What a news week!
Coming to work last Monday morning, paper day at the Express, all of our minds are focused on getting the newspaper laid out and all of the articles, photos and ads accounted for.
What transpired throughout the day on Monday in Boston, Mass., had us all glued to our TVs, computers and smart phones throughout the office.
This devastating national event took our focus from the task at hand. When we learned that a Monticello resident, Jen Petersen, was running the race and her young kids were with her as well, watching her compete in yet another marathon. Through the power of social media, we saw that the Petersen family was okay, though how is anyone ever going to be “okay” after witnessing the bombings at one of the most popular sporting events in this country?
As the week went on, the national media was trying to keep up with the manhunt in Boston just as a deadly explosion at a fertilizer plant in West, Texas, literally sent shock waves through that area. Homes, buildings, lives were destroyed by that freak explosion.
Sad events all around…
Watching national news broadcasts, anchors were scattered all over the country, from Boston to Texas, covering the latest of both major events, bringing us the most up to date news.
It seemed like every day a new development arose from Boston. On Friday night, I came home from work and was glued to my TV as the live events played outright in front of me.
Brian Williams with NBC News interviewed a retired investigator in the immediate aftermath of authorities capturing the 19-year-old bomber alive. This man said he has never seen a case like this spread like a wildfire. As soon as the FBI decided to release the images and video of the two bombers to help identify them, the footage went viral! People were sharing the images on Facebook and Twitter left and right. Local news and national news websites were plastering the suspects’ photos on their homepages for all to see.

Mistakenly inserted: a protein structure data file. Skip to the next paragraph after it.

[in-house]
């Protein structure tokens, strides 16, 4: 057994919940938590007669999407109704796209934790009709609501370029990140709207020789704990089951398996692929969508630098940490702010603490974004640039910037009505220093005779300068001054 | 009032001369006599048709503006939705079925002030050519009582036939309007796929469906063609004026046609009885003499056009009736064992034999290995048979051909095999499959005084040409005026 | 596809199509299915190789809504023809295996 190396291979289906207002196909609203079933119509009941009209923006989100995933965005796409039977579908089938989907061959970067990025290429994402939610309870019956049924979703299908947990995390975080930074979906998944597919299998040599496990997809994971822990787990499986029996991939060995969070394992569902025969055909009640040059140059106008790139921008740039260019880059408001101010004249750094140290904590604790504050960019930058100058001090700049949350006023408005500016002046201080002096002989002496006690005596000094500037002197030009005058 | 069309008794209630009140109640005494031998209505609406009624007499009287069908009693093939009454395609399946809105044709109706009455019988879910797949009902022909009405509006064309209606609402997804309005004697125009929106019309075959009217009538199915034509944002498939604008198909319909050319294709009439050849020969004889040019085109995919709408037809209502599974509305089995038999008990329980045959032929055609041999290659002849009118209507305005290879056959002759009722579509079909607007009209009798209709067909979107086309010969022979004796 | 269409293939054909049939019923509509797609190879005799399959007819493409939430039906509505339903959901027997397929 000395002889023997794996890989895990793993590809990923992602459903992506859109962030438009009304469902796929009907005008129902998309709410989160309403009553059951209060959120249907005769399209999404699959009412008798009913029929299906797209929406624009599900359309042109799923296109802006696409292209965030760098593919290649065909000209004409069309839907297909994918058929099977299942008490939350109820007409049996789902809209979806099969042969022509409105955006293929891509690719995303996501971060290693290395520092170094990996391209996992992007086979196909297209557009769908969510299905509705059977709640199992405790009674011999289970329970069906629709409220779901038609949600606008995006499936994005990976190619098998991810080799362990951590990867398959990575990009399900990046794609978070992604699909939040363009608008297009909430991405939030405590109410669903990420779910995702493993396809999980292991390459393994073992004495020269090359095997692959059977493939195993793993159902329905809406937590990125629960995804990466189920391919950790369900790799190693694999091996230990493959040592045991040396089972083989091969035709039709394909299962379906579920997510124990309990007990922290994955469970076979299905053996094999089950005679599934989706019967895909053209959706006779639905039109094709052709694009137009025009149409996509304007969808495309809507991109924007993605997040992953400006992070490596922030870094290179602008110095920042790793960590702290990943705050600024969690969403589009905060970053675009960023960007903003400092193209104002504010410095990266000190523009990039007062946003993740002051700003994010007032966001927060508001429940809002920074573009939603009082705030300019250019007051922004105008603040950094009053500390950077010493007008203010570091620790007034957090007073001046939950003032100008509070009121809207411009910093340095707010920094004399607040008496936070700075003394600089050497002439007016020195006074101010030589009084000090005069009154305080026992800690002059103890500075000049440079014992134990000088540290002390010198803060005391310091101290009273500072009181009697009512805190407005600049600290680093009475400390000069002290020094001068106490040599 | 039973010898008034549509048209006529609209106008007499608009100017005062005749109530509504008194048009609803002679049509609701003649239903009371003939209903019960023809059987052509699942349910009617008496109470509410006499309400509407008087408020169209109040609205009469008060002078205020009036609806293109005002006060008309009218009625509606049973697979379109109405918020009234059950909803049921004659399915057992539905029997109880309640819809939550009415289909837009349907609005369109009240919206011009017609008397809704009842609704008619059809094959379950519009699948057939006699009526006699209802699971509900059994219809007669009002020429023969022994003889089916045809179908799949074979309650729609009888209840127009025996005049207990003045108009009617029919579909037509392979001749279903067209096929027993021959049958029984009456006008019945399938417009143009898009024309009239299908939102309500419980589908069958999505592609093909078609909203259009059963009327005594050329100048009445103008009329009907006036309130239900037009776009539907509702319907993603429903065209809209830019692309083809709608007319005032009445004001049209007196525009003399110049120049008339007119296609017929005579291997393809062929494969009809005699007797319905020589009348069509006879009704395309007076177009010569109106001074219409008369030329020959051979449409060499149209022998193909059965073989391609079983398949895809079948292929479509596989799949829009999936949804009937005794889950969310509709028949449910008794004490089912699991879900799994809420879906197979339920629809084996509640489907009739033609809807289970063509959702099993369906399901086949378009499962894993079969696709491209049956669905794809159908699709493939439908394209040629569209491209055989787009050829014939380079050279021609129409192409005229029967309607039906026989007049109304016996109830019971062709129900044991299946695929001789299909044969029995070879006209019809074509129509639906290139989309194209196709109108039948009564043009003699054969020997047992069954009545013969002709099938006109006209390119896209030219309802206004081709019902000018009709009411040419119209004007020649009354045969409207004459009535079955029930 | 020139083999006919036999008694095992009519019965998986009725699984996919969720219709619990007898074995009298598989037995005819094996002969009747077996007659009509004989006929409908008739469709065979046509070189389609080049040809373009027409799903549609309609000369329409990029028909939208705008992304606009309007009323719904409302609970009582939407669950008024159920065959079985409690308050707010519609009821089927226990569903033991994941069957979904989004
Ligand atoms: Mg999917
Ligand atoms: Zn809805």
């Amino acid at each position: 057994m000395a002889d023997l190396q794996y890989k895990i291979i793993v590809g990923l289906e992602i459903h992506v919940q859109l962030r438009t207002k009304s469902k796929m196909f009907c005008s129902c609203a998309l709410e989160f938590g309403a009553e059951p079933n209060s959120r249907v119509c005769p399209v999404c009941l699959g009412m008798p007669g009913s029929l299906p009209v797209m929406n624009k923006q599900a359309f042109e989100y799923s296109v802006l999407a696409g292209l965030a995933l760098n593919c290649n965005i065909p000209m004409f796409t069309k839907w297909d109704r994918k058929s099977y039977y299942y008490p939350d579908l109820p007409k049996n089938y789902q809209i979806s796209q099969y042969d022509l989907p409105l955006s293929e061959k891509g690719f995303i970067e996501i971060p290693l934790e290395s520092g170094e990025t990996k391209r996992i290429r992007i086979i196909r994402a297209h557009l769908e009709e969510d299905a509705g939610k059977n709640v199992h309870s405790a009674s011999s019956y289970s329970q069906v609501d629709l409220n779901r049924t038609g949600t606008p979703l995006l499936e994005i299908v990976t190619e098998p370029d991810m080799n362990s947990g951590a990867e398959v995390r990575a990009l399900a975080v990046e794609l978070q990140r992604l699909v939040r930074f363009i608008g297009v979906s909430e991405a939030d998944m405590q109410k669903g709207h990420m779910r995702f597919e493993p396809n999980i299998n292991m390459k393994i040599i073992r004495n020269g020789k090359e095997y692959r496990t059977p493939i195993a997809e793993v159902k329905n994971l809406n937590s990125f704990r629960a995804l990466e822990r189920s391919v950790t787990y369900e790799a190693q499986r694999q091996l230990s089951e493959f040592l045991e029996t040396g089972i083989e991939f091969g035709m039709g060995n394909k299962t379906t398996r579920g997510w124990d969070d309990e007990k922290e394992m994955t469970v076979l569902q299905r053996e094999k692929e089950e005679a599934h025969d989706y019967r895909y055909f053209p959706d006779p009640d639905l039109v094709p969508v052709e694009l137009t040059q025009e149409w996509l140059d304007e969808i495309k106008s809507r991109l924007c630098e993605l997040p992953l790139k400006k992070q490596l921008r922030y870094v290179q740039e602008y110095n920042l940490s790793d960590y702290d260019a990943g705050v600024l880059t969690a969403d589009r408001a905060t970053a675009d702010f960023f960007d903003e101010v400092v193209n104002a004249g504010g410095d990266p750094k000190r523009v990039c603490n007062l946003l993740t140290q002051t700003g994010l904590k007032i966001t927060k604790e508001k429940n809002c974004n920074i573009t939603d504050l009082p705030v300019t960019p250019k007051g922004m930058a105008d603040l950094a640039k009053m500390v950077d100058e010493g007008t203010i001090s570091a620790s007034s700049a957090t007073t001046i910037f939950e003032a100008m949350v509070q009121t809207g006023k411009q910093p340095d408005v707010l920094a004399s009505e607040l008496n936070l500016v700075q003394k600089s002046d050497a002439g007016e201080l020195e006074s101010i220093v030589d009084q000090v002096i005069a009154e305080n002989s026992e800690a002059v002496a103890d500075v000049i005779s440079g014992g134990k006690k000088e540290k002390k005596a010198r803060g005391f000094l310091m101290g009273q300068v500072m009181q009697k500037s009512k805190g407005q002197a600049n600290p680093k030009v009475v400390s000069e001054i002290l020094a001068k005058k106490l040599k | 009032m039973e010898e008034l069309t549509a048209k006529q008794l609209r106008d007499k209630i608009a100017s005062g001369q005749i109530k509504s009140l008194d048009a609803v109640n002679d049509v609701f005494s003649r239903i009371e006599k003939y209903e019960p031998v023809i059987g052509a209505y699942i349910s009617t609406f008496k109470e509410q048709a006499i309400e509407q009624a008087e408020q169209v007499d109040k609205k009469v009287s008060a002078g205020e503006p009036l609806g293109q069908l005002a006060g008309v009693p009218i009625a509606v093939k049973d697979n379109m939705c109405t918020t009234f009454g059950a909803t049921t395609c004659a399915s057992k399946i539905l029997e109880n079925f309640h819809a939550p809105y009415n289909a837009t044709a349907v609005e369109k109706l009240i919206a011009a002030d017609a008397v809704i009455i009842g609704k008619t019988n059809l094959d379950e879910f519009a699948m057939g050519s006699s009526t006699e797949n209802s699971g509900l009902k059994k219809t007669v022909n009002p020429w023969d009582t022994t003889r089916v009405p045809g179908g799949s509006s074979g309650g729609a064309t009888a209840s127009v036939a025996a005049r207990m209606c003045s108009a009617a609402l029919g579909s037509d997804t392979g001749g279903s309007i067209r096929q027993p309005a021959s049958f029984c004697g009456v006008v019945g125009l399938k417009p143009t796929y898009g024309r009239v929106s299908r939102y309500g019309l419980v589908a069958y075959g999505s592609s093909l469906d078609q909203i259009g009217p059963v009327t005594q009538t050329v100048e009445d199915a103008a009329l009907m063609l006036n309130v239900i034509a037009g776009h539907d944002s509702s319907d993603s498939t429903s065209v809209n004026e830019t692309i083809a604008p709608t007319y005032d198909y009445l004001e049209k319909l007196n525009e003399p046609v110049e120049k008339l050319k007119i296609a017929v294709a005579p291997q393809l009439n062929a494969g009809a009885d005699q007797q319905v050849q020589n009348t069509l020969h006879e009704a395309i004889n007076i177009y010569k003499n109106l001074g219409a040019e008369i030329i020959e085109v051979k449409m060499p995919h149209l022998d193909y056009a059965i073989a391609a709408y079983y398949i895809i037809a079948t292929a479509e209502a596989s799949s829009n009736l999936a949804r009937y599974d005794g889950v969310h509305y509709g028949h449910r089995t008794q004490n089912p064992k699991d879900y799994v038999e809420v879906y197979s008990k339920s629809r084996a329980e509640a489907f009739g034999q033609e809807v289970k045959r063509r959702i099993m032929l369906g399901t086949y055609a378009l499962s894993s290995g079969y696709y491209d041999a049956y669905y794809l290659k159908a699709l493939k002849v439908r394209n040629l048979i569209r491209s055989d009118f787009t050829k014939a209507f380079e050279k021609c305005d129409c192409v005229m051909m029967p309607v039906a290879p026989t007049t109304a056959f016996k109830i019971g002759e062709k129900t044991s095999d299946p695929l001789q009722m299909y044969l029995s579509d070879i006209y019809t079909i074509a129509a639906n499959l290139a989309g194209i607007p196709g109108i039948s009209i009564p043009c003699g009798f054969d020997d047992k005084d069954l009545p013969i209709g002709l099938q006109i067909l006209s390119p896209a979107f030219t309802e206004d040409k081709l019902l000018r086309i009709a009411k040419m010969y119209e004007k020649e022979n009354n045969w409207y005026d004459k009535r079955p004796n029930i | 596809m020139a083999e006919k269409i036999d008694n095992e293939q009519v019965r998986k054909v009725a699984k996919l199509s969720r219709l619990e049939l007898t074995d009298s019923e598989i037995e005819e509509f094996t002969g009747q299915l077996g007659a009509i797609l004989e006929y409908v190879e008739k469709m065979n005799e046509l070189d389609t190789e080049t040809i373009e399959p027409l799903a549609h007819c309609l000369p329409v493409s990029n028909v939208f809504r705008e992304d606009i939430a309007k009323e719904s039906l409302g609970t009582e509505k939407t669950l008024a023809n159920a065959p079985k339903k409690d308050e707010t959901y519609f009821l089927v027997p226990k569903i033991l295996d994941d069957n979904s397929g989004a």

This investigator said by releasing these photos, the FBI was able to get the help they needed in identifying the two men.
I was blown away by the swiftness of this manhunt myself. Just four days after the marathon took place, the authorities not only had sound footage of the bombers, but also had their names, ages and possible location in Watertown, Mass.
When I went to bed late Thursday night, the latest news was that the FBI had footage of the bombers, but had not identified them. When I woke up on Friday morning to watch the Today show (my normal morning routine), I turned on the TV in the midst of a breaking news conference where they announced someone was shot and killed and someone was still on the loose.
Throughout the course of the broadcast, I pieced the information together that one of the suspects had died and another was still out there.
By Friday night, it all came to an end.
It was emotional watching the live footage after all was said and done. The people of the greater Boston area were on the streets, cheering on the law enforcement officials, fire departments and all those involved in capturing the suspects. These people were held captive in their homes for an entire day, and now they were free and showed their appreciation by cheering, thanking the authorities, waving American flags and singing the popular Boston tune “Sweet Caroline.”
As with any major news event, the media is all over it. The Express is able to bring you our coverage of the Boston marathon thanks to Sports Editor Pete Temple and those with local ties who were there that day, either running or taking it all in as a spectator. Without their willingness to speak about that day, as hard as it must has been to relive, the story could not have been told to our readers.
It’s great to know Jen and Lindsay and their families are safe and sound. Thanks to them for a wonderful account of a horrific day.